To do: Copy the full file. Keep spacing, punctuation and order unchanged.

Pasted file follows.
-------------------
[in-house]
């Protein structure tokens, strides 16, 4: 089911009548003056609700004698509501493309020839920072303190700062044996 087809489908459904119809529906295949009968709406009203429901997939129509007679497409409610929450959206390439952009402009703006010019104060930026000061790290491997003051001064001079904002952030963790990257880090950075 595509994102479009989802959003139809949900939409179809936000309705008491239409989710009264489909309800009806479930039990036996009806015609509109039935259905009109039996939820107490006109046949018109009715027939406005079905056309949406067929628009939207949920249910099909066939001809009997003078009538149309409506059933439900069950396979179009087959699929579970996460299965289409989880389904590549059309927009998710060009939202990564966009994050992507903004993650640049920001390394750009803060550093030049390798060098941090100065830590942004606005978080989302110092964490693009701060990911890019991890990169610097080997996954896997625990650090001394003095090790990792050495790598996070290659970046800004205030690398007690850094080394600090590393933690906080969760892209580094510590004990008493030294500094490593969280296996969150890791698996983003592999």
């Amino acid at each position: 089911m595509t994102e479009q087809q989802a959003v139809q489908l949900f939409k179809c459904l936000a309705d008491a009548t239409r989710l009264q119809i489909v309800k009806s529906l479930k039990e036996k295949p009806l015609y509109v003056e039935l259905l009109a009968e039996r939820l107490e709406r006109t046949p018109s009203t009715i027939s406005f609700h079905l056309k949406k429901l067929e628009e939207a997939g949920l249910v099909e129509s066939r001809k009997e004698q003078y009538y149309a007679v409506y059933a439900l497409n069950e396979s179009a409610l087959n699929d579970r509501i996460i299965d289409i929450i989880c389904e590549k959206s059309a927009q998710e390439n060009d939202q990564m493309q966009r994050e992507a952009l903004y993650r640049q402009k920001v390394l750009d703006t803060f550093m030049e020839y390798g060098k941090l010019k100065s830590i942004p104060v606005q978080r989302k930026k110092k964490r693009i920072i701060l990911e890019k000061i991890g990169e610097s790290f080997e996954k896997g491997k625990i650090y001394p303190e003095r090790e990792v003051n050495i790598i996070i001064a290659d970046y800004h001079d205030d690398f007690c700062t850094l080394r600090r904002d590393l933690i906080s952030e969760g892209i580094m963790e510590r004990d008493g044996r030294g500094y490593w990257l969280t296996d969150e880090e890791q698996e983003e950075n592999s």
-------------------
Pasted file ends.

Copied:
[in-house]
């Protein structure tokens, strides 16, 4: 089911009548003056609700004698509501493309020839920072303190700062044996 087809489908459904119809529906295949009968709406009203429901997939129509007679497409409610929450959206390439952009402009703006010019104060930026000061790290491997003051001064001079904002952030963790990257880090950075 595509994102479009989802959003139809949900939409179809936000309705008491239409989710009264489909309800009806479930039990036996009806015609509109039935259905009109039996939820107490006109046949018109009715027939406005079905056309949406067929628009939207949920249910099909066939001809009997003078009538149309409506059933439900069950396979179009087959699929579970996460299965289409989880389904590549059309927009998710060009939202990564966009994050992507903004993650640049920001390394750009803060550093030049390798060098941090100065830590942004606005978080989302110092964490693009701060990911890019991890990169610097080997996954896997625990650090001394003095090790990792050495790598996070290659970046800004205030690398007690850094080394600090590393933690906080969760892209580094510590004990008493030294500094490593969280296996969150890791698996983003592999």
């Amino acid at each position: 089911m595509t994102e479009q087809q989802a959003v139809q489908l949900f939409k179809c459904l936000a309705d008491a009548t239409r989710l009264q119809i489909v309800k009806s529906l479930k039990e036996k295949p009806l015609y509109v003056e039935l259905l009109a009968e039996r939820l107490e709406r006109t046949p018109s009203t009715i027939s406005f609700h079905l056309k949406k429901l067929e628009e939207a997939g949920l249910v099909e129509s066939r001809k009997e004698q003078y009538y149309a007679v409506y059933a439900l497409n069950e396979s179009a409610l087959n699929d579970r509501i996460i299965d289409i929450i989880c389904e590549k959206s059309a927009q998710e390439n060009d939202q990564m493309q966009r994050e992507a952009l903004y993650r640049q402009k920001v390394l750009d703006t803060f550093m030049e020839y390798g060098k941090l010019k100065s830590i942004p104060v606005q978080r989302k930026k110092k964490r693009i920072i701060l990911e890019k000061i991890g990169e610097s790290f080997e996954k896997g491997k625990i650090y001394p303190e003095r090790e990792v003051n050495i790598i996070i001064a290659d970046y800004h001079d205030d690398f007690c700062t850094l080394r600090r904002d590393l933690i906080s952030e969760g892209i580094m963790e510590r004990d008493g044996r030294g500094y490593w990257l969280t296996d969150e880090e890791q698996e983003e950075n592999s």